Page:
The history of funk is not just knee deep, but contains many layers, beginning with James Brown wailing soulfully as booming bass, drums, and guitars roar behind him. A few years later, the gritty Black noise slowly transformed from the gutbucket of Brown’s brand-new bag to the Afro-intergalactic vibe of spaceman conceptualist George Clinton and his musical astronauts. After launching Funkadelic in 1970, Clinton and his collaborators explored the musical cosmos under various names that included Parliament, Funkadelic, Bootsy’s Rubber Band, the Brides of Funkenstein, the Horny Horns, Parlet, and numerous others.
In an unprecedented arrangement that years later inspired the Wu-Tang model, Clinton and company spread their music between various major labels that included Westbound, Warner Brothers, and Casablanca Records. Many of the same players (keyboardists Junie Morrison and Bernie Worrell, guitarists DeWayne McKnight and Garry “Starchild” Shider, bassist Bootsy Collins, and vocalist Robert “P-Nut” Johnson) played on almost every project.
In 1980, Brother George signed an exclusive label deal with CBS Records and launched Uncle Jam Records where Sweat Band, Philippe Wynne, and Zapp were part of the roster. After Zapp leader Roger Troutman jumped ship before releasing the group’s album, CBS, believing that it was all a Clinton double-cross, kicked the crew to the curb. By 1981, there were more than few record companies and fans that wrote Clinton off as a “has been.” Of course, you can’t keep a great team down and the funk mob resurfaced in 1982 at the label of Elvis, the Beatles, and the Beach Boys—Capitol Records, where they attempted a return to the groove dominance they held down a decade before.
Still, by the early ’80s, new kids on the funk block Rick James, Prince, the GAP Band, Cameo, and others were the main funk stars both on the radio and the road, but Clinton was determined to call it a comeback. In 1982, he recorded under his own name for the first time. His solo album Computer Games, which featured the brilliant career-saving single and club hit “Atomic Dog,” was released that November. Although the P-Funk players had utilized electronic technology instrumentation in the ’70s, by the new decade synthesizers and drum machines became a more prominent part of Clinton’s soundscape, exemplified by Computer Games.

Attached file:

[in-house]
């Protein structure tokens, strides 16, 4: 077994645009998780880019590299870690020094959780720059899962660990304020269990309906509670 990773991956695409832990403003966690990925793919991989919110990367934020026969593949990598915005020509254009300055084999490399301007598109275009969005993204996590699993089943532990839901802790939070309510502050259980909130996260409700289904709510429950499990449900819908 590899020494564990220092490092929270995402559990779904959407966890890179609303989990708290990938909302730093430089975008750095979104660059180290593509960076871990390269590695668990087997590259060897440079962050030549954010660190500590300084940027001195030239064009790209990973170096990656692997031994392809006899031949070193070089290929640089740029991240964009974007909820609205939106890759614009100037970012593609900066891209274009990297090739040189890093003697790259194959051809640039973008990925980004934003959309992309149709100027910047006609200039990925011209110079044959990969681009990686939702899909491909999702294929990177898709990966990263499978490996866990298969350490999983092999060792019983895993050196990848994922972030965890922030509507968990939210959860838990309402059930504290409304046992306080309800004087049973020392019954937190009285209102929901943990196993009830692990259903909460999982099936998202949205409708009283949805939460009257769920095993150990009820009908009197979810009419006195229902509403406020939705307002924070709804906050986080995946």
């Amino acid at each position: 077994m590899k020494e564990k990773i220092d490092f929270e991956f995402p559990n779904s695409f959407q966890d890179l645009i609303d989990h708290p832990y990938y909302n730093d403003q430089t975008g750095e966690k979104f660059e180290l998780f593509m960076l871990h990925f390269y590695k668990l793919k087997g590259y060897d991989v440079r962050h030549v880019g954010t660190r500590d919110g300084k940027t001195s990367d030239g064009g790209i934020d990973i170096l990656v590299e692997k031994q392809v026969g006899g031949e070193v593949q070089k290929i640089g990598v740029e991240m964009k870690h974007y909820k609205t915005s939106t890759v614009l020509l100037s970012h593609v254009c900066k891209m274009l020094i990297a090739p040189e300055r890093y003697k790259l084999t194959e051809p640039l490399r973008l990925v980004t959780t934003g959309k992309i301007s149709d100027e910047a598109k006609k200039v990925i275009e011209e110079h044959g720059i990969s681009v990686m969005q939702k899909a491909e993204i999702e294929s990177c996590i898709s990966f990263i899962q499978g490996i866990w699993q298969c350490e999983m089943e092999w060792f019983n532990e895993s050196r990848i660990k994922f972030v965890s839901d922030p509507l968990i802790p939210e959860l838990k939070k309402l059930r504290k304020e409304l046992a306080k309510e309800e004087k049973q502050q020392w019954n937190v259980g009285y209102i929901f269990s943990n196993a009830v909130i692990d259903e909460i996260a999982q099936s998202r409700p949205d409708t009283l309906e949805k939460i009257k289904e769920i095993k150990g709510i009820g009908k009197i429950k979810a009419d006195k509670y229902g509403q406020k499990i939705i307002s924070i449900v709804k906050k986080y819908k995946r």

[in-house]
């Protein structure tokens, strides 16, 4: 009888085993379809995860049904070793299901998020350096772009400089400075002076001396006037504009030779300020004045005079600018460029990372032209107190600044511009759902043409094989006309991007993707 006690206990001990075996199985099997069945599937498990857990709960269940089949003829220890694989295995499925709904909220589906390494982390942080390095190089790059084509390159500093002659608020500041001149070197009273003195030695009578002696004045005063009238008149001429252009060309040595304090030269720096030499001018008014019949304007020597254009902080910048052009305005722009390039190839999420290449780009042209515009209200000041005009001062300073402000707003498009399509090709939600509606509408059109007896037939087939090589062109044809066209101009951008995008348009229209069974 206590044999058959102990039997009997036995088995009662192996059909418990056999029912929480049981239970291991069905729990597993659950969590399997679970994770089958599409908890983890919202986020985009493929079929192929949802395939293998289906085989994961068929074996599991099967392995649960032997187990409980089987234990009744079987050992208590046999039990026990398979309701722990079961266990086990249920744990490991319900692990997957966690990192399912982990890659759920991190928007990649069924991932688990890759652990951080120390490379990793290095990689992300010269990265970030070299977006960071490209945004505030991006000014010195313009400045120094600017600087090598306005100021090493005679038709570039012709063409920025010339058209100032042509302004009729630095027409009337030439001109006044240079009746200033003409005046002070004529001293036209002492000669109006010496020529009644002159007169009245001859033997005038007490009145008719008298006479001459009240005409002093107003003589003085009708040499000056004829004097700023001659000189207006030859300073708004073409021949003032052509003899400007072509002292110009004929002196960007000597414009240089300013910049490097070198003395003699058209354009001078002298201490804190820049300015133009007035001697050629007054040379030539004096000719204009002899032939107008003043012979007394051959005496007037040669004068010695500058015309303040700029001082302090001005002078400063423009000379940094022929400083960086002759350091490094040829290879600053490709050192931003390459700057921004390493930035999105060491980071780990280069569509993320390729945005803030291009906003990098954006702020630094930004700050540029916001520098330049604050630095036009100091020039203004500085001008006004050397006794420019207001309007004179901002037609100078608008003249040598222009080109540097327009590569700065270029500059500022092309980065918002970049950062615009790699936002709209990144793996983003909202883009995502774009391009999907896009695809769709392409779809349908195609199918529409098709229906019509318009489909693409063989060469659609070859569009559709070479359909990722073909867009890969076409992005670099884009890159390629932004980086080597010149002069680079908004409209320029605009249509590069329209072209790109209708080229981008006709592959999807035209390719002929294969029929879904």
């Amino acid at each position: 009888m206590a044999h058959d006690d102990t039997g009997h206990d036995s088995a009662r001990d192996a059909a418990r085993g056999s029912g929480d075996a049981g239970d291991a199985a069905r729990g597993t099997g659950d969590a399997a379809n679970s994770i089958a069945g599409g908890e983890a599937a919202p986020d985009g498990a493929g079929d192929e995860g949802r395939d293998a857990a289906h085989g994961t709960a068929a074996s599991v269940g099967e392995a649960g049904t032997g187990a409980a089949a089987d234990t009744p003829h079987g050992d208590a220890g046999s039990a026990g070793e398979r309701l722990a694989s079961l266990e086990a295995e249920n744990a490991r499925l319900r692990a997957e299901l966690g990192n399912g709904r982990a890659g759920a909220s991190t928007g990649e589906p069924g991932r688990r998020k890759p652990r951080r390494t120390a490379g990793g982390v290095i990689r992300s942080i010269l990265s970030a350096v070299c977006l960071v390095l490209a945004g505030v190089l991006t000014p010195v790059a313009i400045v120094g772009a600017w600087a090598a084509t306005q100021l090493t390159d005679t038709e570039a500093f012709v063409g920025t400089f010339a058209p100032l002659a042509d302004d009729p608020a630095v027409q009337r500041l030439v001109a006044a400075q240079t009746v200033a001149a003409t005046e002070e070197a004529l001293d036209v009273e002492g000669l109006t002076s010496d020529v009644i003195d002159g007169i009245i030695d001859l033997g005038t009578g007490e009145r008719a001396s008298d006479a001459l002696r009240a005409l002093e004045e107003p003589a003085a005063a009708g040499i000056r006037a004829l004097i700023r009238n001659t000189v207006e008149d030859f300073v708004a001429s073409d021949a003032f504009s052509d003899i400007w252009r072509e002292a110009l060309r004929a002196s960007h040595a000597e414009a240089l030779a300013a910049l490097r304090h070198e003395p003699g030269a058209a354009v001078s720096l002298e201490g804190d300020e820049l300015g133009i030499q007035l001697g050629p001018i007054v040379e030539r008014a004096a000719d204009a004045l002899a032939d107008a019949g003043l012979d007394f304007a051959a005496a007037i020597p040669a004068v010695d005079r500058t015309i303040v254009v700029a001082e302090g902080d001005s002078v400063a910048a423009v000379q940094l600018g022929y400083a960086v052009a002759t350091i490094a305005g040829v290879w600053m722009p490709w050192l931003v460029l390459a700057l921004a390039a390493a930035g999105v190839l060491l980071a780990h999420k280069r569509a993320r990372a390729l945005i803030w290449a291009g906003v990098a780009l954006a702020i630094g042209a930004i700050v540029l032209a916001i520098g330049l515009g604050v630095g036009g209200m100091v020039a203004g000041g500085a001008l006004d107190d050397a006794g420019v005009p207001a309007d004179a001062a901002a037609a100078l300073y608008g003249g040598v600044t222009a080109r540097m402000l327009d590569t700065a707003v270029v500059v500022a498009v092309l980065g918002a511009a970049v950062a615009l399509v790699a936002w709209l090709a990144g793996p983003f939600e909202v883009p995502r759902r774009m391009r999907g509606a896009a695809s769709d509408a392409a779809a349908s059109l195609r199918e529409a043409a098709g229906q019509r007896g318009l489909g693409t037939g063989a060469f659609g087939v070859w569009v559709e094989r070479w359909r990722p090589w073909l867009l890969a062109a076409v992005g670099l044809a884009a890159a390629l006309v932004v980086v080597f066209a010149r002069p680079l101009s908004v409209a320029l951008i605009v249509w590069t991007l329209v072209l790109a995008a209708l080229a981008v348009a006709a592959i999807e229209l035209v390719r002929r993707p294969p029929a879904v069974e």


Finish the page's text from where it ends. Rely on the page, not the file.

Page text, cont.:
Three years later, Clinton began spreading his wings, working with folks outside his regular circle, including wild white boys the Red Hot Chili Peppers on their daring second album, Freaky Styley, and nerdy Brit synth kid Thomas Dolby on the not-that-good single “May the Cube Be with You,” but he still managed to make time for family when he helmed little brother Jimmy Giles’s debut project Federation of Tackheads, the sole album for his band Jimmy G. and the Tackheads. Jimmy G. sang lead, played bass, and programmed the drums while Clinton teamed up with multi-instrumentalist Steve Washington, formerly of Dayton funk darlings Slave and Aurra, to cowrite and coproduce tracks for the collective.